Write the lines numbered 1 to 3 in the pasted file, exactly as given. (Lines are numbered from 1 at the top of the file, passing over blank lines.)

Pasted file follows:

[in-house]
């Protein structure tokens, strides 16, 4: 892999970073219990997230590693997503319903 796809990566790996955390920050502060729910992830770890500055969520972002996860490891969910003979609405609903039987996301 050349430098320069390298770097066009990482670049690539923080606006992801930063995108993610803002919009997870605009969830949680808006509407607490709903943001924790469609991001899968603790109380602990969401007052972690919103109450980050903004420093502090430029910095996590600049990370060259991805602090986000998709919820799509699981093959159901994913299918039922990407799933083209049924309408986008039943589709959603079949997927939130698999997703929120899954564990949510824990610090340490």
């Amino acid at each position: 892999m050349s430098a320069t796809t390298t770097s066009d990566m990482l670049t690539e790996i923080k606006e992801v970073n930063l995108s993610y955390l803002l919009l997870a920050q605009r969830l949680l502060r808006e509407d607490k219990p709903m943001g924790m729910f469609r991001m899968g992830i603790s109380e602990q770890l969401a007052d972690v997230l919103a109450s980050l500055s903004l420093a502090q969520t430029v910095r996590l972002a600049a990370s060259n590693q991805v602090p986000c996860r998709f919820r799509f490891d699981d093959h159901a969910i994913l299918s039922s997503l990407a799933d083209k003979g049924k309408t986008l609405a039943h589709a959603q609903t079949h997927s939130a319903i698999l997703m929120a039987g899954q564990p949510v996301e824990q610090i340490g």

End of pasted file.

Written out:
[in-house]
């Protein structure tokens, strides 16, 4: 892999970073219990997230590693997503319903 796809990566790996955390920050502060729910992830770890500055969520972002996860490891969910003979609405609903039987996301 050349430098320069390298770097066009990482670049690539923080606006992801930063995108993610803002919009997870605009969830949680808006509407607490709903943001924790469609991001899968603790109380602990969401007052972690919103109450980050903004420093502090430029910095996590600049990370060259991805602090986000998709919820799509699981093959159901994913299918039922990407799933083209049924309408986008039943589709959603079949997927939130698999997703929120899954564990949510824990610090340490």
């Amino acid at each position: 892999m050349s430098a320069t796809t390298t770097s066009d990566m990482l670049t690539e790996i923080k606006e992801v970073n930063l995108s993610y955390l803002l919009l997870a920050q605009r969830l949680l502060r808006e509407d607490k219990p709903m943001g924790m729910f469609r991001m899968g992830i603790s109380e602990q770890l969401a007052d972690v997230l919103a109450s980050l500055s903004l420093a502090q969520t430029v910095r996590l972002a600049a990370s060259n590693q991805v602090p986000c996860r998709f919820r799509f490891d699981d093959h159901a969910i994913l299918s039922s997503l990407a799933d083209k003979g049924k309408t986008l609405a039943h589709a959603q609903t079949h997927s939130a319903i698999l997703m929120a039987g899954q564990p949510v996301e824990q610090i340490g």